Google was not let off the hook entirely with regard to the plaintiff’s state trademark law claims. In dismissing the trademark infringement and contributory trademark infringement claims, the court distinguished between Google’s liability for the content of the advertisements and its liability for its potentially tortious conduct unrelated to the content of the advertisements. The court refused to dismiss these claims to the extent they sought to hold Google liable for selling to third parties the right to use CYBERsitter’s trademark, and for encouraging and facilitating third parties to use CYBERsitter’s trademark, without CYBERsitter’s authorization. Because such action by Google has nothing to do with the online content of the advertisements, the court held that Section 230 is inapplicable.

The court also found that CYBERsitter’s false advertising claim was not barred by Section 230 because Google may have “materially contributed” to the content of the advertisements and, therefore, under Section 230 would have been an “information content provider” and not immune from liability. Prof. Eric Goldman, who blogs frequently on CDA-related matters, has pointed out an apparent inconsistency in the CYBERsitter court’s reasoning, noting that Google did not materially contribute to the content of the advertisements for the purposes of the trademark infringement, contributory infringement, unfair competition and unjust enrichment claims, but that Google might have done so for the purposes of the false advertising claim.

CYBERsitter highlights at least two key points for website operators, bloggers, and other providers of interactive computer services. First, at least in the Ninth Circuit, but not necessarily in other circuits, the Section 230 safe harbor provides protection from state intellectual property law claims with regard to user-generated content. Second, to be protected under the Section 230 safe harbor, the service provider must not have created the content and it must not have materially contributed to such content’s creation.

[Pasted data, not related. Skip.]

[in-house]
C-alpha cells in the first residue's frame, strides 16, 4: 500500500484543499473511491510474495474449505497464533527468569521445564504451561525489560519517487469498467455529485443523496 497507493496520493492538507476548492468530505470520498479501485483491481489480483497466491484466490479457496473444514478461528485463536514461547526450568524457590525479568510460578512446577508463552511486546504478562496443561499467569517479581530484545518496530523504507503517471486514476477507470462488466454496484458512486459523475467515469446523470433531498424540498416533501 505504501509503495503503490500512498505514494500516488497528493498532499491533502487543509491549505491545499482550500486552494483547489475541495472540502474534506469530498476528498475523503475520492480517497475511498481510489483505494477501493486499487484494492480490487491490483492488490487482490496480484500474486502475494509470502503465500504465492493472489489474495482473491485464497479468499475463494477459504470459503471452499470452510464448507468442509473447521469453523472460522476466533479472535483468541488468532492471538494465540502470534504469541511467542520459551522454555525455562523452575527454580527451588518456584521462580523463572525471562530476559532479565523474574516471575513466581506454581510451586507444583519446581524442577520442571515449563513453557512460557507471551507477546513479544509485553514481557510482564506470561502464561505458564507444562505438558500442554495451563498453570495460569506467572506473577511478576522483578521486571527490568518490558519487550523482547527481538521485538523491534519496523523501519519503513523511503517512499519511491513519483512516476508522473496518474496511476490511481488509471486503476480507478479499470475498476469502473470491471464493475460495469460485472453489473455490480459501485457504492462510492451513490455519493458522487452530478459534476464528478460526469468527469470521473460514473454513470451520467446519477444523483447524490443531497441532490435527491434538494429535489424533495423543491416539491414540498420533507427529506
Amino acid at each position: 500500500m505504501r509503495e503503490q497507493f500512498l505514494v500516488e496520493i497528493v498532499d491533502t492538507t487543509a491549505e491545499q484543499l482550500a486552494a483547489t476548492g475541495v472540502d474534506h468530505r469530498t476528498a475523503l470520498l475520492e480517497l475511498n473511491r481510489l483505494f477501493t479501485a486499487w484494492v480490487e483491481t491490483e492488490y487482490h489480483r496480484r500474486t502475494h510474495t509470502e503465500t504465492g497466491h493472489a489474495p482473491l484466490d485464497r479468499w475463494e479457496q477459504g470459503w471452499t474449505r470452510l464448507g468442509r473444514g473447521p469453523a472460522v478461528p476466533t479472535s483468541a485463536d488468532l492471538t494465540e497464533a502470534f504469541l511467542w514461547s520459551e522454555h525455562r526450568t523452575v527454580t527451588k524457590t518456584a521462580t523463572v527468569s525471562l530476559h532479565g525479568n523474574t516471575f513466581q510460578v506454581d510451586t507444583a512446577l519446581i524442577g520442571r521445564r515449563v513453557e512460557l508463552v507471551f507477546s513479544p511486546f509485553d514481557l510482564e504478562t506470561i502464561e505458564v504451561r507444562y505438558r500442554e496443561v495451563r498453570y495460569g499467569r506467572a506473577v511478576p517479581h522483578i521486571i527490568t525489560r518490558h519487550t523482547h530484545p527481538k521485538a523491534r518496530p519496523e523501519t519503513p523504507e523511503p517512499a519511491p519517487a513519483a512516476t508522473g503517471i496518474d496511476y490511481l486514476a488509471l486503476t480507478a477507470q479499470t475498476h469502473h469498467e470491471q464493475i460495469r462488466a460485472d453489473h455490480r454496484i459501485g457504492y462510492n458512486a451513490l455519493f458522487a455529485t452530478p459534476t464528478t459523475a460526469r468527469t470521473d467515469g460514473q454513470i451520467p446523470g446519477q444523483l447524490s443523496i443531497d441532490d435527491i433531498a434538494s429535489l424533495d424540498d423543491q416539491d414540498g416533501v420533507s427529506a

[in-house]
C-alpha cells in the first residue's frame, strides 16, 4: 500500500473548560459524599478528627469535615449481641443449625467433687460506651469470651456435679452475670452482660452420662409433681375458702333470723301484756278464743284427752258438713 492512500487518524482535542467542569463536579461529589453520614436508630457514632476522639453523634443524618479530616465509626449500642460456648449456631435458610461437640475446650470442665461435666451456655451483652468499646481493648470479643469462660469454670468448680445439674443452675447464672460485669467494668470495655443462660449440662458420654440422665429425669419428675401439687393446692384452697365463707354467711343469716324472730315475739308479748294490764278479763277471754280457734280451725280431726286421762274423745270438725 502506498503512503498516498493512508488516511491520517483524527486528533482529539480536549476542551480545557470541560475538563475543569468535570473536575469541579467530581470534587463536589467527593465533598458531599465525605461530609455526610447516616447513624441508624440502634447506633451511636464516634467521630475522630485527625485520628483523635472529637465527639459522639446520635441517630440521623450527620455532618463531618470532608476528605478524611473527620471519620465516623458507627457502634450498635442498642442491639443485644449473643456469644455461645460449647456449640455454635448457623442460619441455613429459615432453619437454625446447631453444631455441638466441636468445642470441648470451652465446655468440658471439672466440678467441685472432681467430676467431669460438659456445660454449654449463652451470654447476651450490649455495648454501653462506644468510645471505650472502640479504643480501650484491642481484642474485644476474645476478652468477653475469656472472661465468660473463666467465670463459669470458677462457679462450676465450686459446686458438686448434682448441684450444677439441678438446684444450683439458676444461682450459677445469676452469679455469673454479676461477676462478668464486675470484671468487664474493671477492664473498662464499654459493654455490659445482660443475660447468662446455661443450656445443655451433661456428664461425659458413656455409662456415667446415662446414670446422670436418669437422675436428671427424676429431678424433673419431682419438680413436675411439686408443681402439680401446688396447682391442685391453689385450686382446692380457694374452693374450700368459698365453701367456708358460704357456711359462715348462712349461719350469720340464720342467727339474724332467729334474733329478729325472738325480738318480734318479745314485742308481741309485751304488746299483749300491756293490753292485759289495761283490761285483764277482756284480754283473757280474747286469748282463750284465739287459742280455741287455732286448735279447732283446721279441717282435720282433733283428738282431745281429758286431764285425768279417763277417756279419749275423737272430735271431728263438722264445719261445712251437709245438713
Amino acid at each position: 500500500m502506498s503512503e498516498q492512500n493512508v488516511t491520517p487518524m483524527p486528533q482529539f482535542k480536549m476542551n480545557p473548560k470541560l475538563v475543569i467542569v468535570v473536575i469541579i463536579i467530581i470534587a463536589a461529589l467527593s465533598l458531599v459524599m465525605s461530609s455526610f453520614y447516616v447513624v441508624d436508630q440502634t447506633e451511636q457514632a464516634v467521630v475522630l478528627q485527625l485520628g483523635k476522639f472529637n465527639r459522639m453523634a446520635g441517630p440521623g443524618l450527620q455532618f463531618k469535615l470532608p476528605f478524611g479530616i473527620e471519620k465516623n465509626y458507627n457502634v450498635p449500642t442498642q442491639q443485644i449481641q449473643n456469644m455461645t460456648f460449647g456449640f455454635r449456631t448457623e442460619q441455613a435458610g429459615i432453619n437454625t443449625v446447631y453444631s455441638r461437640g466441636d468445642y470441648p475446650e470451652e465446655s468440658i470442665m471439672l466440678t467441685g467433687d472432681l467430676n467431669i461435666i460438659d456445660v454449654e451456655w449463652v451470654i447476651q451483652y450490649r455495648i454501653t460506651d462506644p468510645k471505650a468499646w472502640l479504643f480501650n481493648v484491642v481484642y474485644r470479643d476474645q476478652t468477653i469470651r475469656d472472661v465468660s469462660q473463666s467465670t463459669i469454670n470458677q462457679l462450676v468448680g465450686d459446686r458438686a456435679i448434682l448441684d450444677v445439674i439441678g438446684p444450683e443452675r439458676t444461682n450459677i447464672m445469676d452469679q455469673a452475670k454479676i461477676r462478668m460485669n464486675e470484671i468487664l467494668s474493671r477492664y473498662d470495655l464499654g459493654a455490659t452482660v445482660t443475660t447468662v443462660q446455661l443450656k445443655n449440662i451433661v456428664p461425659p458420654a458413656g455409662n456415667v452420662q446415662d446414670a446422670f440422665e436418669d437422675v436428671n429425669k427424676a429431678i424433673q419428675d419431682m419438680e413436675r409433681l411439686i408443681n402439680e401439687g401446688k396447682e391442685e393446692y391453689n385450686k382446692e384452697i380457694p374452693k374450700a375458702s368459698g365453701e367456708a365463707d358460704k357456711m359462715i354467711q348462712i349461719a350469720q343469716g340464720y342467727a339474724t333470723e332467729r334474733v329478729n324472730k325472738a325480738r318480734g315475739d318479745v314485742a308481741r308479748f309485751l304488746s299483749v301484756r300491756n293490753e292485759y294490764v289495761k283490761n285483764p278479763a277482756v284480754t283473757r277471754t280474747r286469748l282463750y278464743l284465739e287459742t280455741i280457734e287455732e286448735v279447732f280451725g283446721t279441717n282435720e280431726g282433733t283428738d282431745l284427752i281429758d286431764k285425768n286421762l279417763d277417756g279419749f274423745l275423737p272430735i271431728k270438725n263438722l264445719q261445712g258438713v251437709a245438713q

Popular online marketplace suffered a legal setback recently when a U.S. District Court in the Southern District of New York denied CafePress’s motion for summary judgment against claims of trademark infringement. CafePress operates an online “print on demand” service that allows users to upload designs which CafePress then prints on a variety of items. The users receive a share of the money that CafePress makes when it sells items displaying the users’ designs. These items include everything from coffee mugs and beer steins to iPhone cases and flip-flops. In 2009, guitar neck manufacturer Born to Rock Design Incorporated (BTR), which owns a federal registration for the trademark “Born to Rock,” sent a letter to CafePress asking the site to stop selling merchandise displaying the mark. Since 2003, CafePress had produced a number of different items displaying the “Born to Rock” phrase, all based on designs provided by users. These designs included the following:

After CafePress refused to remove user designs incorporating the phrase, BTR filed a complaint for, among other things, trademark infringement. Following discovery, CafePress filed a motion for summary judgment, arguing that the “Born to Rock” designs were not used in commerce (an element of trademark infringement) and that, even if they were, CafePress’s use was “fair use”—i.e., a descriptive or ornamental use of the phrase “Born to Rock” in a non-trademark sense.  The court struck down the first argument outright, stating that CafePress was being “facetious” in arguing that it did not use the mark in commerce given that CafePress actually imprints the designs on merchandise and ships that merchandise to customers. In considering the fair use argument, the court acknowledged that certain uses of the “Born to Rock” designs may constitute non-trademark fair use (e.g. “Born to Ride / Born to Rock”), but concluded that CafePress could not rely on fair use as a blanket defense for all of the designs.